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Recent Articles

Special Projects Branch hits 10-year milestone
1/8/2020
In many organizations, there are some tasks and projects that just don’t seem to fit into an easily defined category. This was also the case for the Corps of Engineers Omaha District in 2009. The...
Winter doesn't put freeze on flood repairs
1/2/2020
When the unprecedented and historical flooding started in the Missouri and Platte River basins in March 2019, the U.S. Army Corps of Engineers (USACE) Omaha District responded immediately. Within...
Invasive species mussel in on Gavins Point Dam
12/13/2019
When you’re talking about the U.S. Army Corps of Engineers’ six mainstem dams on the Missouri River, the word small is a relative term. While the dams and their powerhouses vary in size, they are all...
Omaha District 2019 Fiscal Year in Review
12/11/2019
It’s been another busy year across the U.S. Army Corps of Engineers’ Omaha District, with many significant accomplishments taking place during 2019. The District closed out the fiscal year Sept. 30...
Omaha District partners with NRD in ground breaking levee restoration efforts
10/16/2019
The Papio-Missouri River Natural Resources District broke ground on levee improvements for the R-613 and R-616 levee systems at Haworth Park, in Belleville, Oct. 15. ...

Where to go in a Zombie Apocalypse? What about a Nuclear Attack?

Omaha District, U.S. Army Corps of Engineers
Published Oct. 20, 2014
In the 1960s, the Office of Civil Defense, with help from the U.S. Army Corps of Engineers and other Federal agencies led an effort to answer this question. But, instead of zombies, the threat was from a potential nuclear disaster. The Civil Defense Fallout Shelter items were on display at the Lewis and Clark Visitor Center at Gavins Point Dam during the 2014 recreation season. Background photo is courtesy of Thierry Ehrmann to copy and redistribute with credit via creativecommons.org 2.0 attribution.

In the 1960s, the Office of Civil Defense, with help from the U.S. Army Corps of Engineers and other Federal agencies led an effort to answer this question. But, instead of zombies, the threat was from a potential nuclear disaster. The Civil Defense Fallout Shelter items were on display at the Lewis and Clark Visitor Center at Gavins Point Dam during the 2014 recreation season. Background photo is courtesy of Thierry Ehrmann to copy and redistribute with credit via creativecommons.org 2.0 attribution.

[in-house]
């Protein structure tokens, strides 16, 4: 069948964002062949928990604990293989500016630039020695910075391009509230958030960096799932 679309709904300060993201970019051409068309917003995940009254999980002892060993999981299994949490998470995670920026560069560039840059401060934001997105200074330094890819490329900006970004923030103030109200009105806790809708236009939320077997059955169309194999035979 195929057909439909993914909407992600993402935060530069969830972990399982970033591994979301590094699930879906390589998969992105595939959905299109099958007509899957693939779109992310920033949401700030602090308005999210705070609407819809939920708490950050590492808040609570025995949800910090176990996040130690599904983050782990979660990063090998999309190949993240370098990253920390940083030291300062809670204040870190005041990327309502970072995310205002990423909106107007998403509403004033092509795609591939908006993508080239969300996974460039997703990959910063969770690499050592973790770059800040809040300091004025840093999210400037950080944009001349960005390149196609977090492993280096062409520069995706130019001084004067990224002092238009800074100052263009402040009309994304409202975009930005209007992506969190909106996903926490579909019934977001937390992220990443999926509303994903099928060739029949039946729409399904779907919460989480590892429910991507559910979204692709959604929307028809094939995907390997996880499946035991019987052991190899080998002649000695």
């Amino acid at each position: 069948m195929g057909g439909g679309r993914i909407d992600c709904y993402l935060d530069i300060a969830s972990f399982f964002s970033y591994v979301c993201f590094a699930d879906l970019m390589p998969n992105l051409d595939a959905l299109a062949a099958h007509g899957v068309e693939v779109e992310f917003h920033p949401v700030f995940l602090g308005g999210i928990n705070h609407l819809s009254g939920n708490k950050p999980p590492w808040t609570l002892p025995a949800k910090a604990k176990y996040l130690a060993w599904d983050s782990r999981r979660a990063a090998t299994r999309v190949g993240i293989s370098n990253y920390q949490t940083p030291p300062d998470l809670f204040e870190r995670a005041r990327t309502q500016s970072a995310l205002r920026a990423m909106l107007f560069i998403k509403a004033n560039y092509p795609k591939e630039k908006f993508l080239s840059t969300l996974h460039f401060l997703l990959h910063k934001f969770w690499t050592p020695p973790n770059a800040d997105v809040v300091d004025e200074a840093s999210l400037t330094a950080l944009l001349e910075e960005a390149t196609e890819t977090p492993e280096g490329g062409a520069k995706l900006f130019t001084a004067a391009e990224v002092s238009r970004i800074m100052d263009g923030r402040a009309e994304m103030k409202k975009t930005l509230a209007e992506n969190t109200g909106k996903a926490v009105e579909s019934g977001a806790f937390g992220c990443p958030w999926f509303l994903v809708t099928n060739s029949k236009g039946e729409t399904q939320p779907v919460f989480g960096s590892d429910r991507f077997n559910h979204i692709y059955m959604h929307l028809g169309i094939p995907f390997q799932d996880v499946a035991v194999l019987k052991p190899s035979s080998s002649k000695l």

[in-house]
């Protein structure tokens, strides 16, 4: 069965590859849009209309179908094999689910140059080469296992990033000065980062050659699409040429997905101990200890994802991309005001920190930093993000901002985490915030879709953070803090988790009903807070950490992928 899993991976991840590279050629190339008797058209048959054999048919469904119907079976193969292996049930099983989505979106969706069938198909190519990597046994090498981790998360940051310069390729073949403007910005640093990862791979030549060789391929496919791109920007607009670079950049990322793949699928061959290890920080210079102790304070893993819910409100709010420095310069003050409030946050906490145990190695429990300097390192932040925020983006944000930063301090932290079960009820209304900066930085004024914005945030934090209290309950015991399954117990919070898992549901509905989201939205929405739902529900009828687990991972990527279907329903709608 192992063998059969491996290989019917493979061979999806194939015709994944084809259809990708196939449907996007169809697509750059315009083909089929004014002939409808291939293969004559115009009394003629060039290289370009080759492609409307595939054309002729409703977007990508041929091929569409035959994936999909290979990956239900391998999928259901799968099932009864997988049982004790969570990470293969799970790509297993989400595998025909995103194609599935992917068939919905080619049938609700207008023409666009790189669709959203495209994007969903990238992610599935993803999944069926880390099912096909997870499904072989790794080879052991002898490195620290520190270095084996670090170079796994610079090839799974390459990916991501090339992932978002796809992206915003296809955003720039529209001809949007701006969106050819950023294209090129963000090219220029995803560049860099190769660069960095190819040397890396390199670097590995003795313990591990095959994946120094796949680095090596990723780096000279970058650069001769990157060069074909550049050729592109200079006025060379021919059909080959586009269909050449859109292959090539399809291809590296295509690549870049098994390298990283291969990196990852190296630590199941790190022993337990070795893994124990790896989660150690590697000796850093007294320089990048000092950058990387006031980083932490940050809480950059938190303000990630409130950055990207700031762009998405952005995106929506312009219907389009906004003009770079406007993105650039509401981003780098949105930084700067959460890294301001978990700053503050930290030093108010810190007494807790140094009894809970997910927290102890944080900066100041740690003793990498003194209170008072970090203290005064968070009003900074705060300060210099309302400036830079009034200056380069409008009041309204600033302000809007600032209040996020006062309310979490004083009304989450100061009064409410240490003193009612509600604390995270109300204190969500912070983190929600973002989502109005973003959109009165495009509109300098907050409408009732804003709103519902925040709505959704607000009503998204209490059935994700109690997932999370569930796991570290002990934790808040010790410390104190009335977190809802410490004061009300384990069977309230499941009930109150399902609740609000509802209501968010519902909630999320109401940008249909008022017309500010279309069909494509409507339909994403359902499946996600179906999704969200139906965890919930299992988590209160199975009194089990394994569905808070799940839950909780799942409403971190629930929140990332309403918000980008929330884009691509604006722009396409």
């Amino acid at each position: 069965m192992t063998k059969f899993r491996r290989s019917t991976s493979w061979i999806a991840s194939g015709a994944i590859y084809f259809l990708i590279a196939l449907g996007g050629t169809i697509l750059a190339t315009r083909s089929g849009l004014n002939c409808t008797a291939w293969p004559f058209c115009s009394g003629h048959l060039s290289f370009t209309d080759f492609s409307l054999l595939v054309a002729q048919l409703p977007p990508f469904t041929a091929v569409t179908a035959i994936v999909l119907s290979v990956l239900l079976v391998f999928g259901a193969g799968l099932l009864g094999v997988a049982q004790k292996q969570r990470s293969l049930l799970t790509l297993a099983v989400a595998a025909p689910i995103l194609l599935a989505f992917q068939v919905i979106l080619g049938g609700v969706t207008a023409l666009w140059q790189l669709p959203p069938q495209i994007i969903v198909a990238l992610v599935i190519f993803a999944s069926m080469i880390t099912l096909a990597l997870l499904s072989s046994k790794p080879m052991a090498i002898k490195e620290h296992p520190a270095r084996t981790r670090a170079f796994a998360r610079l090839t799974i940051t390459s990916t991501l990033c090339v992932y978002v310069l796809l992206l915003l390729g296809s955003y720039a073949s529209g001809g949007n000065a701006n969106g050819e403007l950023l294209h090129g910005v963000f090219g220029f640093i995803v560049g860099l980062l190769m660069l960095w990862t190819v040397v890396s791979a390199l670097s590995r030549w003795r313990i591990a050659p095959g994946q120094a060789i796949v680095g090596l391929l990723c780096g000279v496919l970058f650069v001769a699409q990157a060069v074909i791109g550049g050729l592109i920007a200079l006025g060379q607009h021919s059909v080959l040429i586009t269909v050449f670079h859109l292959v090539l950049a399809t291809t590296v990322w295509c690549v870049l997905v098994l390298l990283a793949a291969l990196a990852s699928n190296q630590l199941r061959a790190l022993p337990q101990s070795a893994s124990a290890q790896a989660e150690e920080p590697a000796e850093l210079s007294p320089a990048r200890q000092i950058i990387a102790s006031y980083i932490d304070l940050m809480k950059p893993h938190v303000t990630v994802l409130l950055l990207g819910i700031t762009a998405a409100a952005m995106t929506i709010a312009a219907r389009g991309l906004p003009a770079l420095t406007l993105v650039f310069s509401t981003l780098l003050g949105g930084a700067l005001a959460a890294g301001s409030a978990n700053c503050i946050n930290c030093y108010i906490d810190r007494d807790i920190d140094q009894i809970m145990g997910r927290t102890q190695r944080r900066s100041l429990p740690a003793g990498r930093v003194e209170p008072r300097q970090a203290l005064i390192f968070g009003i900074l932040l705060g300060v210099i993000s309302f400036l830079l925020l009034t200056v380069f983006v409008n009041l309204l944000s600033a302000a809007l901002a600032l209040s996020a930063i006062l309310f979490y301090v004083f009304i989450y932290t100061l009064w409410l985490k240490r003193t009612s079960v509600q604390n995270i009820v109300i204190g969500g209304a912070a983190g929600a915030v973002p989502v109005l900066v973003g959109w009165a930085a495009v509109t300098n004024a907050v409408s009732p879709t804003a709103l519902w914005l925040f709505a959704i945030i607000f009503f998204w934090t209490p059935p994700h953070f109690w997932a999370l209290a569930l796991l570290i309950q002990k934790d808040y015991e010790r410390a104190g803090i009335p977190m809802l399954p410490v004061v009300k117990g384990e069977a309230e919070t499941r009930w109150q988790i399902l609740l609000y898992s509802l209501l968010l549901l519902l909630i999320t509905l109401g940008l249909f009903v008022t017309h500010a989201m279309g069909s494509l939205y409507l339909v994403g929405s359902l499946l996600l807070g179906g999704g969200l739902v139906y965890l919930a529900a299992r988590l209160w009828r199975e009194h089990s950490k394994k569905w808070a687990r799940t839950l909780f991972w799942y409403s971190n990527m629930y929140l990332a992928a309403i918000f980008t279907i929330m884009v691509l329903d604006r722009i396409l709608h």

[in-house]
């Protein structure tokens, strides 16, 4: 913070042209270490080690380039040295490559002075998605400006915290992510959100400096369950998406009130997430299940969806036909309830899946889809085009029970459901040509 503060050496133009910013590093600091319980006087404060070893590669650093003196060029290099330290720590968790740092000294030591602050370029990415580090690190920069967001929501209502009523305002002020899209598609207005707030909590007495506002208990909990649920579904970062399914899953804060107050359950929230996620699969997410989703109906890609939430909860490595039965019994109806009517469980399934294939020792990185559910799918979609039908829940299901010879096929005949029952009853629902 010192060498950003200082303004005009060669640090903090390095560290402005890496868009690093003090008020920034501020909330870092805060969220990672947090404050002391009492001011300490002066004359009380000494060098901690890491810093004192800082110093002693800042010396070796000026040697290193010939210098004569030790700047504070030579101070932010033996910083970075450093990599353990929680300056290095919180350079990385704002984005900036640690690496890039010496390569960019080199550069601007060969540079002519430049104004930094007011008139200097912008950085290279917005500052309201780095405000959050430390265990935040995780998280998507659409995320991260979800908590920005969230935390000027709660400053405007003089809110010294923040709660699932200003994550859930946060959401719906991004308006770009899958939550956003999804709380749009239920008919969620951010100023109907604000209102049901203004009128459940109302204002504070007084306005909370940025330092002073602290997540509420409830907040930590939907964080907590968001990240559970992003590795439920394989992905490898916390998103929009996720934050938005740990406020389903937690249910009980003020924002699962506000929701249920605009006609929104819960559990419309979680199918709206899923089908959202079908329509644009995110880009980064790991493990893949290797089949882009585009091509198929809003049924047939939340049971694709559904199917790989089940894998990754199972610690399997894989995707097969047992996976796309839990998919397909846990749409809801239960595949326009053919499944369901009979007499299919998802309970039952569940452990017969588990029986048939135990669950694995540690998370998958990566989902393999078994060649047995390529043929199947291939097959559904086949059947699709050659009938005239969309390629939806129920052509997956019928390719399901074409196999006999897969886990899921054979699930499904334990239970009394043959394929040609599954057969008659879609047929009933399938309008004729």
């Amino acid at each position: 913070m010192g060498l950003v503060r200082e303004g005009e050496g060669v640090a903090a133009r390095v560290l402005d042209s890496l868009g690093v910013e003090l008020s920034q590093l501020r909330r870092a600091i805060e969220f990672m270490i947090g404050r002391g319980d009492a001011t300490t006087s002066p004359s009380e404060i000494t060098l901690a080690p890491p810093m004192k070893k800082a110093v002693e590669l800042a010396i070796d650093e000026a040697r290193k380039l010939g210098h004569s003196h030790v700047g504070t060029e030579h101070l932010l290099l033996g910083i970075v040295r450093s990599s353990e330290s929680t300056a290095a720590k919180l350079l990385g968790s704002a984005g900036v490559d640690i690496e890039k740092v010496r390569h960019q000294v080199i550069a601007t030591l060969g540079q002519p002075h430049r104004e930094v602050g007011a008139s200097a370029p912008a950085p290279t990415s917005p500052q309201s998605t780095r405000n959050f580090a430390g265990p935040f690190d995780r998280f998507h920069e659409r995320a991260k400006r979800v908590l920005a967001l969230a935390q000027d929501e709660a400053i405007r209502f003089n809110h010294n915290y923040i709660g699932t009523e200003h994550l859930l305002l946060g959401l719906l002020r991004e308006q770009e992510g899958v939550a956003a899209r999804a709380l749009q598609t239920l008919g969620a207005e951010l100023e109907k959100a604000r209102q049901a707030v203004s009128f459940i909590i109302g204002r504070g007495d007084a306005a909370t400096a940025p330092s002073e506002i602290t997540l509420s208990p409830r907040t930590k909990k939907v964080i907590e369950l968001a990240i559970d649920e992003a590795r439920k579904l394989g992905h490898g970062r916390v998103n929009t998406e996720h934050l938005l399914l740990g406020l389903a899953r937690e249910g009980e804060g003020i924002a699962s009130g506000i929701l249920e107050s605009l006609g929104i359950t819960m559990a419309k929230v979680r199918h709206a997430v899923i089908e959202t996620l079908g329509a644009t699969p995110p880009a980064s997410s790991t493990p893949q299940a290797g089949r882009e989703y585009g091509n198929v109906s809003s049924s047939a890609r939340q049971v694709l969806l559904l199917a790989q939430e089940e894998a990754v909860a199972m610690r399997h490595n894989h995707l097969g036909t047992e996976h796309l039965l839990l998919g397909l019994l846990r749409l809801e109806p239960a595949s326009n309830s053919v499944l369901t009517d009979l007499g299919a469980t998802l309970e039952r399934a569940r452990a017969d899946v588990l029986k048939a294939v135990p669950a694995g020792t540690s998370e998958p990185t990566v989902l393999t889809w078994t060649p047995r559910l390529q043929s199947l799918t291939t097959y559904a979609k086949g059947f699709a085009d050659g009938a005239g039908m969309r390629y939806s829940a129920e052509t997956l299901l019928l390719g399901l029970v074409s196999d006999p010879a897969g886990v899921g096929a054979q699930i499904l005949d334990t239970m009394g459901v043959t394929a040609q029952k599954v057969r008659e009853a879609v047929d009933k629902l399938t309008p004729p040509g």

Zombies. They’re at your door. Sure, this time it’s just trick or treaters. BUT...

What would you do if it were really zombies? Where would you go? What supplies would you need? Where would you use the bathroom? How would you get food or water and where would you sleep?

In the 1960s, the Office of Civil Defense, with help from the U.S. Army Corps of Engineers and other Federal agencies, led an effort to answer this question. But, instead of zombies, the threat was from a potential nuclear disaster.

Just in time for Halloween, peek into life in a fallout shelter as presented in a display prepared by Park Ranger Karla Zeutenhorst at the Lewis and Clark Visitor Center at Gavins Point Dam during the 2014 recreation season.

Zombies. They’re at your door. Sure, this time it’s just trick or treaters. BUT What would you do if it were really zombies? Where would you go? What supplies would you need? Where would you use the bathroom? How would you get food or water and where would you sleep? Instead of zombies, think 1960s and the threat; a potential nuclear disaster. Just in time for Halloween, peek into life in a fallout shelter as presented in a display at the Lewis and Clark Visitor Center, at Gavins Point Dam during the 2014 recreation season.